The literature demonstrates that patients are less likely to access prescribed health and medical services when this involves them going through multiple steps. Therefore, having co-located services, and streamlined referral processes not only makes life easier for health and medical consumers, but should improve community health outcomes. GP Superclinics and other models of integrated primary health care services are designed to meet this demand by providing a ‘one stop shop’ of health and medical services for consumers.
This case study of the Lismore General Practitioners Superclinic (LGPSC) is exploring how primary health care services are integrated at the patient, service and system level by looking at patient referral networks and referral pathways (service-level integrations and how the Superclinic is integrated with the wider regional community (systems-level integration), to assess how far these networks spread and their density with regard to populations with particular demographic characteristics.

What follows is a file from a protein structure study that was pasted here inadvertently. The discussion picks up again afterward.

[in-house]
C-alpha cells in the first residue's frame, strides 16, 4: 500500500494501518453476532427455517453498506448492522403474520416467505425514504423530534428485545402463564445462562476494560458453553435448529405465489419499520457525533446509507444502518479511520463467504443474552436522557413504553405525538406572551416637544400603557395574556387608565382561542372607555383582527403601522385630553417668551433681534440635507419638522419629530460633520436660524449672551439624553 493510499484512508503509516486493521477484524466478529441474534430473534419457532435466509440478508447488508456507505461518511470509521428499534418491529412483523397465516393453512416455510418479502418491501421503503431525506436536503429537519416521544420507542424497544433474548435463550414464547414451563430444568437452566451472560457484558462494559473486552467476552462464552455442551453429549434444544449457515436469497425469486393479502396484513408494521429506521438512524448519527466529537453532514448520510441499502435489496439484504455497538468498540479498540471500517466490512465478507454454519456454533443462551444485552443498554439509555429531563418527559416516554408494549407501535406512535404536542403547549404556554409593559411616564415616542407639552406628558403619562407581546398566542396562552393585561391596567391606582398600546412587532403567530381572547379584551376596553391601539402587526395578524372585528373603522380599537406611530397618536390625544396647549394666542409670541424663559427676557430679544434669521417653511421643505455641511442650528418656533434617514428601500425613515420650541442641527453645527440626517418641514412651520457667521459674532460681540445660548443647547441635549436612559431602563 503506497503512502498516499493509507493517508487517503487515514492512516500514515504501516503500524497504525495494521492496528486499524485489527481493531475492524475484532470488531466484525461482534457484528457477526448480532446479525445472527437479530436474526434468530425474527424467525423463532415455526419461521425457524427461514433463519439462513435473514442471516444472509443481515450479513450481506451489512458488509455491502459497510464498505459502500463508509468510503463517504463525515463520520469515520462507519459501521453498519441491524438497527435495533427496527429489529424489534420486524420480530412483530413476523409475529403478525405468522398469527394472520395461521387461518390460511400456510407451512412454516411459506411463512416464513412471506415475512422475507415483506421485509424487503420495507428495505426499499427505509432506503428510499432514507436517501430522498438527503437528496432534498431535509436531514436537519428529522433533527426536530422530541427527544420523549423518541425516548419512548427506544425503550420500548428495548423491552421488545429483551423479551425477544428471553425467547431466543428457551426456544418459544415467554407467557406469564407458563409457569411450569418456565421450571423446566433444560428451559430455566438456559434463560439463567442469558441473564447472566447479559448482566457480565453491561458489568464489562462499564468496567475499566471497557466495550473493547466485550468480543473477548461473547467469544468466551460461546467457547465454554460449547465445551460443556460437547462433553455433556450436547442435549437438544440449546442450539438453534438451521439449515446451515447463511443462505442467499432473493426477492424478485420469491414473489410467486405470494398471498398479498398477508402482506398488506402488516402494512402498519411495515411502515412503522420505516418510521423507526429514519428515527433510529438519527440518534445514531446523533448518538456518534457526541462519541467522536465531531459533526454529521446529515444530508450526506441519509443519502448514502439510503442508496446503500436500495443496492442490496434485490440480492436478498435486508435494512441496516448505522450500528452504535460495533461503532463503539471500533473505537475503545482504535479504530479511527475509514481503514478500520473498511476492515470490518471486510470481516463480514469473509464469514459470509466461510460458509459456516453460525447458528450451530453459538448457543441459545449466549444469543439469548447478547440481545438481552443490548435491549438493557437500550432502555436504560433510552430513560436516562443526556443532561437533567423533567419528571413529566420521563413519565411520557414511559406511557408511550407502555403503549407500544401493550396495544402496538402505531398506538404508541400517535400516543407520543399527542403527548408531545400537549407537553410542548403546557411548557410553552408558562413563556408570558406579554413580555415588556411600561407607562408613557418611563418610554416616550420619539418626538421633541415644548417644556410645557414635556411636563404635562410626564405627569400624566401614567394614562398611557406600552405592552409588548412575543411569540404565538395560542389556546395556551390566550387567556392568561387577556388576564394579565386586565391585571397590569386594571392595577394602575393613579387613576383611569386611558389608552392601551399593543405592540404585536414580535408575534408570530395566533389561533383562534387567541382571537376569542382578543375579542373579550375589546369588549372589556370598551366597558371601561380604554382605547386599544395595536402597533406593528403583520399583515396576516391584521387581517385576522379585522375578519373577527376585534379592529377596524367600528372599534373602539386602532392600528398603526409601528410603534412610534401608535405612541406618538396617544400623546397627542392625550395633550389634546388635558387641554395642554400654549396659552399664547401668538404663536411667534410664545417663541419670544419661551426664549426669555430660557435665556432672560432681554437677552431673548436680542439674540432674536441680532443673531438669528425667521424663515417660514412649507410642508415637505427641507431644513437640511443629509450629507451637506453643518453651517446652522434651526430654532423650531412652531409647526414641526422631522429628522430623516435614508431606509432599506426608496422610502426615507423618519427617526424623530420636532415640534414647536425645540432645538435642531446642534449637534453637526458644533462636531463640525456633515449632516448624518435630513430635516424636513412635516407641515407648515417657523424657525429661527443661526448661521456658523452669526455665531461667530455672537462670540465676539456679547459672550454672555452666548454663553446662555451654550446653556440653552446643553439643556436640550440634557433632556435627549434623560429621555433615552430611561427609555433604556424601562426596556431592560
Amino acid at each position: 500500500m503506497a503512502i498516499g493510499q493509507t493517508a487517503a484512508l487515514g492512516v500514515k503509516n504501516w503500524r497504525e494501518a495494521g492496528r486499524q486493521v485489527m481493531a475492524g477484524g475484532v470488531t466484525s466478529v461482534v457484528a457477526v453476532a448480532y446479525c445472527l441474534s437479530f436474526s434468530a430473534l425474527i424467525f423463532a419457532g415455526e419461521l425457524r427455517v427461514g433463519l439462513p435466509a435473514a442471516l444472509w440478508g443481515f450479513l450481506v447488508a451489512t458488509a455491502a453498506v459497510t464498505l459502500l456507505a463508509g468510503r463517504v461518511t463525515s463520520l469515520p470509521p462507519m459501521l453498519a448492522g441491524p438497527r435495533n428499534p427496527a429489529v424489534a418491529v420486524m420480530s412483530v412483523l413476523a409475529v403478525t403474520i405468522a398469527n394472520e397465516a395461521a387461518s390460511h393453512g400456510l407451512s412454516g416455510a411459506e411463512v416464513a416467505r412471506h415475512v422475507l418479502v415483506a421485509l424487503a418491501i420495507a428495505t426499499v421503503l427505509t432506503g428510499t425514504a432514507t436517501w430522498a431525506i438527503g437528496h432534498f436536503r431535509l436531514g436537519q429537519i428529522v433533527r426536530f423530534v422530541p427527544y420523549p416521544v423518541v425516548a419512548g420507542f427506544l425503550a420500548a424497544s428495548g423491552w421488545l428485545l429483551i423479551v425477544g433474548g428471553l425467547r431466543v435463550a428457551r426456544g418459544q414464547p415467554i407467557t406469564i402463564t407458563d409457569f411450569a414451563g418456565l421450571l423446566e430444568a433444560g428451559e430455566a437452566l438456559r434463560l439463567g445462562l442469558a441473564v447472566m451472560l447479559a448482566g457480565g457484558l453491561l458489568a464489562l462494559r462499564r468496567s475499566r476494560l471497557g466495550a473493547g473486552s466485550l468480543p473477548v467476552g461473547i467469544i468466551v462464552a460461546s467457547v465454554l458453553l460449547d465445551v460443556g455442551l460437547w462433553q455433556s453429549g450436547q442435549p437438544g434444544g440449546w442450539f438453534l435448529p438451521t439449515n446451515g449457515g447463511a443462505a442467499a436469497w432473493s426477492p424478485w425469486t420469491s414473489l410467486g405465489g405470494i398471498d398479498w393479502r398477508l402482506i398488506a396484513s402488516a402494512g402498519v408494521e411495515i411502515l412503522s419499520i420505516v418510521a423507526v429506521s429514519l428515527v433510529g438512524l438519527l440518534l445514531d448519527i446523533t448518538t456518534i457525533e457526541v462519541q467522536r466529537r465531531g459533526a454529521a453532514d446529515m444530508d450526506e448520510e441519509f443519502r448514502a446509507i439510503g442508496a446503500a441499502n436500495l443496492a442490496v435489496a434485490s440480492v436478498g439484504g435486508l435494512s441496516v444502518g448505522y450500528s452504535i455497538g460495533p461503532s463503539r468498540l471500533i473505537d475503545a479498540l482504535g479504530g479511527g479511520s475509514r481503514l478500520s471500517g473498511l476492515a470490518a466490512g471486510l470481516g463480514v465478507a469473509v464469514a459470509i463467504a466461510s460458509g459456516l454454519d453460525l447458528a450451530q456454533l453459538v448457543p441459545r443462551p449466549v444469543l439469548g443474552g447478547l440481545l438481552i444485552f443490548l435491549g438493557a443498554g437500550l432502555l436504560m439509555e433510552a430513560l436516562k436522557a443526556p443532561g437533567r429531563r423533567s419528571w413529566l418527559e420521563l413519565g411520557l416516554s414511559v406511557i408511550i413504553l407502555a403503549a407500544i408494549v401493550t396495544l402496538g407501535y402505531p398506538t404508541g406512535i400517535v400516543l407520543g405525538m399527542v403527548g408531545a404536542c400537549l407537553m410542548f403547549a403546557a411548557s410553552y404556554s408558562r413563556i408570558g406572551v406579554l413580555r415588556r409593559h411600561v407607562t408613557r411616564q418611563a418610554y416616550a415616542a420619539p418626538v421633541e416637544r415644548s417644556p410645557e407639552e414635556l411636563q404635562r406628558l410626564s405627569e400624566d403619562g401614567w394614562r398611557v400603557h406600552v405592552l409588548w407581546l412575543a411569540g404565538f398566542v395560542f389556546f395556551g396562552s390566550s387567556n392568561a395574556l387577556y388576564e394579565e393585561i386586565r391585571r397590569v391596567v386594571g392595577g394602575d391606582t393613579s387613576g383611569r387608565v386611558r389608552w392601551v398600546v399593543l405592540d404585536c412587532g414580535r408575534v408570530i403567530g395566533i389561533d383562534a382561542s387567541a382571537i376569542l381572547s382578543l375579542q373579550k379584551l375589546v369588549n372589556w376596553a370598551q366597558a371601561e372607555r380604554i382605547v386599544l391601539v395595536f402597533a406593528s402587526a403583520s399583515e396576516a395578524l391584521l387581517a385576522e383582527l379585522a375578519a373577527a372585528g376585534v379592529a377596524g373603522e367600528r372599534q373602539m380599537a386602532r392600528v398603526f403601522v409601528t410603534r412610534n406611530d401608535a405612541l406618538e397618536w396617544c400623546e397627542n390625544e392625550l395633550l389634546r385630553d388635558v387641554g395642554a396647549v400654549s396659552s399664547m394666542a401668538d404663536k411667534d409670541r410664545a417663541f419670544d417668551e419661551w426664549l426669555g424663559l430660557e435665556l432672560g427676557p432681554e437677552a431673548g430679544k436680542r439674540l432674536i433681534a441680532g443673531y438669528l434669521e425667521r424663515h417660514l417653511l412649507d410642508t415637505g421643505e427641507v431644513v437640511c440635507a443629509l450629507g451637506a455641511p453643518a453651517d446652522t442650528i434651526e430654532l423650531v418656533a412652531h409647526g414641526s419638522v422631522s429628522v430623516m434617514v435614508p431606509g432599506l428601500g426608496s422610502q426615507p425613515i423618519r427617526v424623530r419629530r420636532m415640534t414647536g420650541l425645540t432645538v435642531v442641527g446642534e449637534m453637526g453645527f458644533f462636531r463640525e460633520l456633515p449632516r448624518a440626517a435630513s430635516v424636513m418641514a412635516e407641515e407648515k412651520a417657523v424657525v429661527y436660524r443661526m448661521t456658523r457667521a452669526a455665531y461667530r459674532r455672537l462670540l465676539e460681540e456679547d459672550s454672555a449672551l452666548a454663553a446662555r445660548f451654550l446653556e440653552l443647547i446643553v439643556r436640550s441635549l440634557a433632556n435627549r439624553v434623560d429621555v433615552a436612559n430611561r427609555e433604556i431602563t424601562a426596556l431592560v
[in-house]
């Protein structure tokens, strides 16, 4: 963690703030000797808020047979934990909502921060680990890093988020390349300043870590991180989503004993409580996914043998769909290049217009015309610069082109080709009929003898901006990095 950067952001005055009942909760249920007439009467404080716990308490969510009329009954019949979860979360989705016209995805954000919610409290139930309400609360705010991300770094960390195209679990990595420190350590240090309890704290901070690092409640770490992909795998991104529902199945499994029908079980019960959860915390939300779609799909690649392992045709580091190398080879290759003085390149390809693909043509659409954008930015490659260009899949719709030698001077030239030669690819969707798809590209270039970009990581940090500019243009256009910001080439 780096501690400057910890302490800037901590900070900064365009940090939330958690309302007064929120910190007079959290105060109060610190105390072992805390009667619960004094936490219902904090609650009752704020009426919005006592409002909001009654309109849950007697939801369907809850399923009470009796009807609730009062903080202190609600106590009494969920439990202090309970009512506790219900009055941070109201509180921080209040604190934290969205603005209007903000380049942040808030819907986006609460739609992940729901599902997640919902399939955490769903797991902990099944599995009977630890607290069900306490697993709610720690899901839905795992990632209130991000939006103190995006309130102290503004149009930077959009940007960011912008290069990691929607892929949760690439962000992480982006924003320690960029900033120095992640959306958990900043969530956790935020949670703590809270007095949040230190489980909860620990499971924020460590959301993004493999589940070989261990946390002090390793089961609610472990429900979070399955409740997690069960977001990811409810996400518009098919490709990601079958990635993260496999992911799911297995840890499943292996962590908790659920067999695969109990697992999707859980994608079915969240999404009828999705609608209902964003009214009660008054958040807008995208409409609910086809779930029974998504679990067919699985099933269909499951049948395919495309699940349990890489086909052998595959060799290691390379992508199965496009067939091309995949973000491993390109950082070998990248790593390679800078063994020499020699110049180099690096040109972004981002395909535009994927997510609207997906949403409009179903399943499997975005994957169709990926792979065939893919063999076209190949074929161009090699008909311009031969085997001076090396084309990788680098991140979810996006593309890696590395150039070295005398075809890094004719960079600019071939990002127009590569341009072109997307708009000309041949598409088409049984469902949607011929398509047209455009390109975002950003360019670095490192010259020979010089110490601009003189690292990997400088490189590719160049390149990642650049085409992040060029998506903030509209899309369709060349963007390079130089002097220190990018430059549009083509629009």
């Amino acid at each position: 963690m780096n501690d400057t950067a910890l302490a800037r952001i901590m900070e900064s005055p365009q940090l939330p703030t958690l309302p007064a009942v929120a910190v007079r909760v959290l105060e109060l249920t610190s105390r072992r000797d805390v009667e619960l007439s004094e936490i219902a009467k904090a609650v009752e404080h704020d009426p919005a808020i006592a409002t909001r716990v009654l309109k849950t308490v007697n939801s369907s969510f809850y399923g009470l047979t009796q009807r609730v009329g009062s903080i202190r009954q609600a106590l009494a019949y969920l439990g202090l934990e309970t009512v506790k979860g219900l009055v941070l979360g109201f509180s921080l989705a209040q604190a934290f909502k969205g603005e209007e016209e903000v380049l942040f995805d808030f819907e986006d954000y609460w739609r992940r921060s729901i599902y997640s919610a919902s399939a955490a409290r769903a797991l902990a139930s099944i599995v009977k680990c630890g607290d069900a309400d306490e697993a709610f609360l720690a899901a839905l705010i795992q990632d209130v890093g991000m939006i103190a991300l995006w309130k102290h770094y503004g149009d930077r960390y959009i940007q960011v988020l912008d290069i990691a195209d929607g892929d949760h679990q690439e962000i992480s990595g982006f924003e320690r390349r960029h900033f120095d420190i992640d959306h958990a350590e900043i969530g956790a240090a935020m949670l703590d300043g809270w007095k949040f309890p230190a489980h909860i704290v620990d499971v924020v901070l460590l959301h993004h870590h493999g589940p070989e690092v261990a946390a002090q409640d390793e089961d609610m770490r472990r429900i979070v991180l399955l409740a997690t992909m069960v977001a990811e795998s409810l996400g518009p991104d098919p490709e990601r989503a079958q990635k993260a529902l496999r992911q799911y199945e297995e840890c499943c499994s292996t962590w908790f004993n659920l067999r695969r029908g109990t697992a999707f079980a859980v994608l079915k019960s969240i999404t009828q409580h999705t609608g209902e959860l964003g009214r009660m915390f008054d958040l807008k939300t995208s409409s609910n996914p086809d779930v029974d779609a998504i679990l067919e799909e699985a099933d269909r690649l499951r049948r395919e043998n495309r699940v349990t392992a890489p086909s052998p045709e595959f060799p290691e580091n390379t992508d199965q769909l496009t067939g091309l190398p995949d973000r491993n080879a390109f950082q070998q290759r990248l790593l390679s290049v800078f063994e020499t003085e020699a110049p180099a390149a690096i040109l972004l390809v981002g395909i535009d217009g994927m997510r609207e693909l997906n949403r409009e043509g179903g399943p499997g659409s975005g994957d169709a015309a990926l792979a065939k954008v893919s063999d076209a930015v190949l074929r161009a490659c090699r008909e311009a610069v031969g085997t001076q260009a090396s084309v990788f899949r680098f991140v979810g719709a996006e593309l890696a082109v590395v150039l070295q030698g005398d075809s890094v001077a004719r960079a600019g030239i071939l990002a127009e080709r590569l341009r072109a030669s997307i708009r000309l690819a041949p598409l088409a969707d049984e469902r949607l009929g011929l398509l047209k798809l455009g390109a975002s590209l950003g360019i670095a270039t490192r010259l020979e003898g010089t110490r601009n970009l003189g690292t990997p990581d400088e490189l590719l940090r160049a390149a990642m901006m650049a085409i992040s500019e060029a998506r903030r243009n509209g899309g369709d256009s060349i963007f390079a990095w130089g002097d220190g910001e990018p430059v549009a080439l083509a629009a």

Based on the findings, from both qualitative (thematic analysis of the narratives) and network analysis, an integration ‘model’ will be developed. This research should produce two significant outcomes: firstly, an understanding of the nature and extent of LGPSC integration, together with some tools to assist change, as appropriate. Secondly, it will provide an understanding of the general nature of integration from the three-tiered perspective (patient, service and system), with special insights for working with demographic subgroups within the wider community. This will culminate in a practice guide that can be used by other primary health care services to enhance their integration.